While fire may be the biggest and most destructive hazard in residential and commercial kitchens alike, other hazards in the kitchen can easily result in injury or worse, one of which is slipping. Slipping, unlike other hazards such as getting injured by sharp kitchenware or tripping over clutter, is relatively harder to detect — it only takes a thin (and almost invisible) layer of oil or grease to cause a slipping incident. Not only that, but slipping often leads to other accidents, such as getting burnt by instinctively grabbing onto a hot stove, or hitting other staff who may be using knives and other kitchen tools.
That said, kitchens need to be more wary of slipping hazards and the potential damage it can cause, and take the necessary precautions to prevent them:
#1 Clean Up Spills Immediately
The kitchen floor is a constant victim of spills, from oil and grease to sauces and juice, and plain water, all of which are potential slipping hazards that can endanger your kitchen staff. That said, staff should immediately clean up any spills, and it's essential for the kitchen to be equipped or stocked up with the necessary cleaning tools (mops and brushes) and chemicals needed to quickly clean up various types of spills — do take note that some substances such as oil or grease may need a special cleaner in order to effectively and quickly remove them from the floor and leave no residue behind. It's also just as important to let others know of the spill and mark it off as soon as it's detected.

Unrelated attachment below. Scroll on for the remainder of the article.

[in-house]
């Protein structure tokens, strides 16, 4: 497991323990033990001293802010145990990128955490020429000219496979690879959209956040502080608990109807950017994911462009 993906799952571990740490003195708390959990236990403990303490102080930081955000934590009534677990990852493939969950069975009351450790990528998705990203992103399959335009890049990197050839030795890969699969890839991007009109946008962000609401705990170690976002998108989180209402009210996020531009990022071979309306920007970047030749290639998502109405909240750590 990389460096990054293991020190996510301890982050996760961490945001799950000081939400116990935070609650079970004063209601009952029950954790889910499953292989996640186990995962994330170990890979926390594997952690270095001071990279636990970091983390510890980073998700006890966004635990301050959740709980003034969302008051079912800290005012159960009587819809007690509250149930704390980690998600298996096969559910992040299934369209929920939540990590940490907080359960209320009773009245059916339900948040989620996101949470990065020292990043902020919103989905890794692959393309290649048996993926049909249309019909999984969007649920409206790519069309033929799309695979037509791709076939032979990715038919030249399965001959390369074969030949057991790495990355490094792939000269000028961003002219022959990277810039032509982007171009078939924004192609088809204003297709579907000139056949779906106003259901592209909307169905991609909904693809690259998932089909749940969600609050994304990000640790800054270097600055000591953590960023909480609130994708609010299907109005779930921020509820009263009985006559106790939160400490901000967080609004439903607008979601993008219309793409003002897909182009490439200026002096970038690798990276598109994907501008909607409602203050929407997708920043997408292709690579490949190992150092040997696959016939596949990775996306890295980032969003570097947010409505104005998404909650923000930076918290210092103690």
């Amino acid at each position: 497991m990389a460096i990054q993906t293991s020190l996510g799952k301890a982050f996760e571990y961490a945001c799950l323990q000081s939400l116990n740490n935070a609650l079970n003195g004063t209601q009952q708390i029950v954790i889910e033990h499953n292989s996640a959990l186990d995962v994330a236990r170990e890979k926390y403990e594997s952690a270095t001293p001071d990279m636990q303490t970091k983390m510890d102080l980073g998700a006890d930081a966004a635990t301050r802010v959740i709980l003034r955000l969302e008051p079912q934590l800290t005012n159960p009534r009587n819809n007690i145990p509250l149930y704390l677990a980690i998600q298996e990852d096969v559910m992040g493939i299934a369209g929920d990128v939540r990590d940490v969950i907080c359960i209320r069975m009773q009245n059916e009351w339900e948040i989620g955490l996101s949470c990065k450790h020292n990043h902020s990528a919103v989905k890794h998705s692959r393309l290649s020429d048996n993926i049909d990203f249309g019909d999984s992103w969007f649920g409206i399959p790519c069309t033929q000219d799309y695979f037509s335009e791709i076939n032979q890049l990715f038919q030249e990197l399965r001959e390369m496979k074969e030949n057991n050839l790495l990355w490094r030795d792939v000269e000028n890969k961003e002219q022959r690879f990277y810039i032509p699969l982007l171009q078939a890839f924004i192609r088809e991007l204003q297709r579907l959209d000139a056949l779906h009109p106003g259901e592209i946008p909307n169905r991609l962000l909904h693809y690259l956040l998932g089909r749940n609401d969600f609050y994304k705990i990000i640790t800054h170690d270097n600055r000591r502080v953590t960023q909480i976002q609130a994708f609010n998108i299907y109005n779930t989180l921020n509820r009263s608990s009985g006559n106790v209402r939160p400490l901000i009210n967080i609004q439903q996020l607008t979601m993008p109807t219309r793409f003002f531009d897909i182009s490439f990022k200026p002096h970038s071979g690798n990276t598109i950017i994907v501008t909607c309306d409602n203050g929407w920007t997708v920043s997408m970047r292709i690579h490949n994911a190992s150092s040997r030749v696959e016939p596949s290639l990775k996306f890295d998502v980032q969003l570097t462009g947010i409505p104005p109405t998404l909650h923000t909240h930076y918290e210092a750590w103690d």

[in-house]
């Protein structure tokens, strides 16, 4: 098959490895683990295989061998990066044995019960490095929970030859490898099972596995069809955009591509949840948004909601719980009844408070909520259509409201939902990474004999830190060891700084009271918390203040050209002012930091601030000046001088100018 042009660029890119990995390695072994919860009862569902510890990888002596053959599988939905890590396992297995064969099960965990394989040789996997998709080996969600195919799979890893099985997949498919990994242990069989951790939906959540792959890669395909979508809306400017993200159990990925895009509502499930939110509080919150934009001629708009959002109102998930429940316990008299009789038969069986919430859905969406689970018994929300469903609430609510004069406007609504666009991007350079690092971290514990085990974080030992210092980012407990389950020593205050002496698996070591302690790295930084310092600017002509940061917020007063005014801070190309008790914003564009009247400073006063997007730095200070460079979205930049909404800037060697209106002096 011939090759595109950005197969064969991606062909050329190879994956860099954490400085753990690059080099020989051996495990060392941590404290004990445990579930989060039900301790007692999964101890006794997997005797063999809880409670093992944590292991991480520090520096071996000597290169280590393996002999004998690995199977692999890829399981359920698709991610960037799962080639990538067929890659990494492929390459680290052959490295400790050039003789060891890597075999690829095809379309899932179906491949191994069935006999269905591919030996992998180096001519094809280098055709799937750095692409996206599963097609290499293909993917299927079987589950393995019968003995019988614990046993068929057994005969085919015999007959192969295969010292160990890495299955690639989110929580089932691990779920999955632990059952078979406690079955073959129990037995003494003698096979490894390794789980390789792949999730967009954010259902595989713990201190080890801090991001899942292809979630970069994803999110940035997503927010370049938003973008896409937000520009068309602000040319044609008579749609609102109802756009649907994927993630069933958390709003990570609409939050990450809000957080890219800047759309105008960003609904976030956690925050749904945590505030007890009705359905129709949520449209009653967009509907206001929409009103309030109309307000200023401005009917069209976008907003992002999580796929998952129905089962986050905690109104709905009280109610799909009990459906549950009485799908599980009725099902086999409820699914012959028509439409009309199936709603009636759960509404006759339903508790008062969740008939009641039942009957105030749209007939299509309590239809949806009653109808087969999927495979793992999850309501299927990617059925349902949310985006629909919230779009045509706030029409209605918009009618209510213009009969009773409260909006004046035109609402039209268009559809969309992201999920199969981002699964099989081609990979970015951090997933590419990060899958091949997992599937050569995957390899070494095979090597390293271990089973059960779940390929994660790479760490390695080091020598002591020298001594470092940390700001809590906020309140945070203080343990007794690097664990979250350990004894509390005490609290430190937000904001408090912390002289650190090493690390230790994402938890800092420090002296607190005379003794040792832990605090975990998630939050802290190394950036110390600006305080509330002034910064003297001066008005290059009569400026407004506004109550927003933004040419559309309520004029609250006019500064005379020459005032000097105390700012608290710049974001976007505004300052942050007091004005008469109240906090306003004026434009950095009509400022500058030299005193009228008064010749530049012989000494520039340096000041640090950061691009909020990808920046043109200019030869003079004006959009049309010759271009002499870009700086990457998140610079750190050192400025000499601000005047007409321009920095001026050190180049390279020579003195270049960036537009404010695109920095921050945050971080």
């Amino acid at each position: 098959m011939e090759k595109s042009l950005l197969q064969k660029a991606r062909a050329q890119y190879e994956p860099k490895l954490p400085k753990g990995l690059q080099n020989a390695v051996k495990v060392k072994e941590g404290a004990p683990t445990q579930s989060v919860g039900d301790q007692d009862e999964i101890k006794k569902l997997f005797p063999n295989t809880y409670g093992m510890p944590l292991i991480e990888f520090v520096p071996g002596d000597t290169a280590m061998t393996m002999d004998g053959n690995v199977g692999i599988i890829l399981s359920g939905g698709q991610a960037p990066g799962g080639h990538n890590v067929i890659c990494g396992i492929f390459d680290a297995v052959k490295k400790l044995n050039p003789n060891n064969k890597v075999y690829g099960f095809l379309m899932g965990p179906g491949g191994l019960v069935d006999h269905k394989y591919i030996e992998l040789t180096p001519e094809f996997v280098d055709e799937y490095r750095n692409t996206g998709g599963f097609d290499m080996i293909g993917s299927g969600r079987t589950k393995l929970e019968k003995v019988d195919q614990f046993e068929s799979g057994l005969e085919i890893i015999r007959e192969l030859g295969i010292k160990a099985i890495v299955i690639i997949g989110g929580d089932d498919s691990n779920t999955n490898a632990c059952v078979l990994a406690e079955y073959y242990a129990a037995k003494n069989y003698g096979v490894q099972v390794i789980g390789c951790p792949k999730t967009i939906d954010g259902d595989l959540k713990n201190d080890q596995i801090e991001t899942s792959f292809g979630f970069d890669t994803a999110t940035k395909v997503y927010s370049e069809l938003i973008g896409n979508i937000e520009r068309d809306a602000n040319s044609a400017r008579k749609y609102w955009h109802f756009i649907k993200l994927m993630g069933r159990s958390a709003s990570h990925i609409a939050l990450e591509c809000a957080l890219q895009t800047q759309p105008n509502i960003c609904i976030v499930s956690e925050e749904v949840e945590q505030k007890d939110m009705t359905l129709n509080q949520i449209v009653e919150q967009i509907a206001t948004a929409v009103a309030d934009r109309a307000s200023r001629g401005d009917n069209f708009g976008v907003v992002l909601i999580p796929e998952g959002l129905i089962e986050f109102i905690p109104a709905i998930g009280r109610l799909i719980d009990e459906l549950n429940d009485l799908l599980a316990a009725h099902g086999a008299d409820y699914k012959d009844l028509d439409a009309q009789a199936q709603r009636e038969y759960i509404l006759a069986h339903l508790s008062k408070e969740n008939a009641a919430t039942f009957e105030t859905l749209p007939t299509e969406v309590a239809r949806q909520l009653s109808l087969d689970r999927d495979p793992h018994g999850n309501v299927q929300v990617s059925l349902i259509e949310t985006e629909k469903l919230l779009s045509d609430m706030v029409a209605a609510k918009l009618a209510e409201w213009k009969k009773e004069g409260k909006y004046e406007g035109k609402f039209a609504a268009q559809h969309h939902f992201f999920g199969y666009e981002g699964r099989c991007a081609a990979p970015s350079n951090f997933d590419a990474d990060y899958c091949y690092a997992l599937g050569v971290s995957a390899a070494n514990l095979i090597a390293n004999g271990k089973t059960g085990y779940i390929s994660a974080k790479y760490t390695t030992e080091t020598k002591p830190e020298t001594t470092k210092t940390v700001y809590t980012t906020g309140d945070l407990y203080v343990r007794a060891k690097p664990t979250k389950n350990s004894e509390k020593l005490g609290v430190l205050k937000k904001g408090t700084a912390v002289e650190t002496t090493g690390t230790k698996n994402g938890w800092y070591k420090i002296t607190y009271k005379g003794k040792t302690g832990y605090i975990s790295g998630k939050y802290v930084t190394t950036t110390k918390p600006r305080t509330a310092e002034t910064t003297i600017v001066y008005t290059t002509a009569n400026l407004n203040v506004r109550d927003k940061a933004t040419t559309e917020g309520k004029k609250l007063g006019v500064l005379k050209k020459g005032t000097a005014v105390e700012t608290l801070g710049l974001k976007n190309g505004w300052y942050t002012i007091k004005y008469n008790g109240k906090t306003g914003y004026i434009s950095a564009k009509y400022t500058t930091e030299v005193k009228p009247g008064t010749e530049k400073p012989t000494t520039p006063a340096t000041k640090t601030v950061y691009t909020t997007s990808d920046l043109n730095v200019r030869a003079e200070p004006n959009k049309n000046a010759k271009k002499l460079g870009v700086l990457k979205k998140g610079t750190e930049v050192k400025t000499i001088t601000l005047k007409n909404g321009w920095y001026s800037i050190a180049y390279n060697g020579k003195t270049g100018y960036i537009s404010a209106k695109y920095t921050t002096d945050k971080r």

#2 Plumbing and Floor Drainage
Poor plumbing and drainage can lead to flooding in the kitchen floor, which can result in both slipping and electric shock incidents. That said, kitchens need to invest in good plumbing systems, and efficient and reliable floor drainage systems, such as a floor trough drain with strainer baskets that can effectively drain liquids and prevent any debris from blocking and clogging the plumbing system (which can lead to flooding).
#3 Enforce a No Running Policy'
A commercial kitchen can be quite hectic, and staff may sometimes be tempted to start running to keep up and ensure that food is served on time. However, staff are more likely to trip, slip, and/or bump into their coworkers or kitchenware when they're running. As such, it's important that you heavily enforce a no running policy in the kitchen, and put up warning signs on the walls as a constant reminder not to do so.
#4 Mark Areas that Are Wet/Slippery
If a certain area of the kitchen is wet/slippery after cleaning (or after a stubborn spill), it should be marked and blocked off by a wet floor safety sign. If you can, try restricting access to the area altogether by using a barrier chain that you can hook up from the sign.
#5 Strategically Placed Slip-Proof Safety Mats
Even if you have slip-resistant flooring in your kitchen, you may want to consider adding safety mats in key areas of the kitchen that gets wet more often (such as near sinks or dishwashing areas) or areas where sauces and soups are being cooked.
#6 Slip-Proof Shoes
Another way you can improve both the comfort and safety of your kitchen staff is by providing slip-resistant/non-slip shoes, also sometimes called ‘chef shoes.' These shoes are designed for comfort and support (which is much needed given that kitchen staff spends most of their time standing and walking around the kitchen), protection from sharp and heavy, and slip resistance.
Although it may not be as destructive as fire hazards, slipping hazards still pose as a threat to every commercial (and residential) kitchen, so make sure to follow the aforementioned steps to improve your staff's safety further.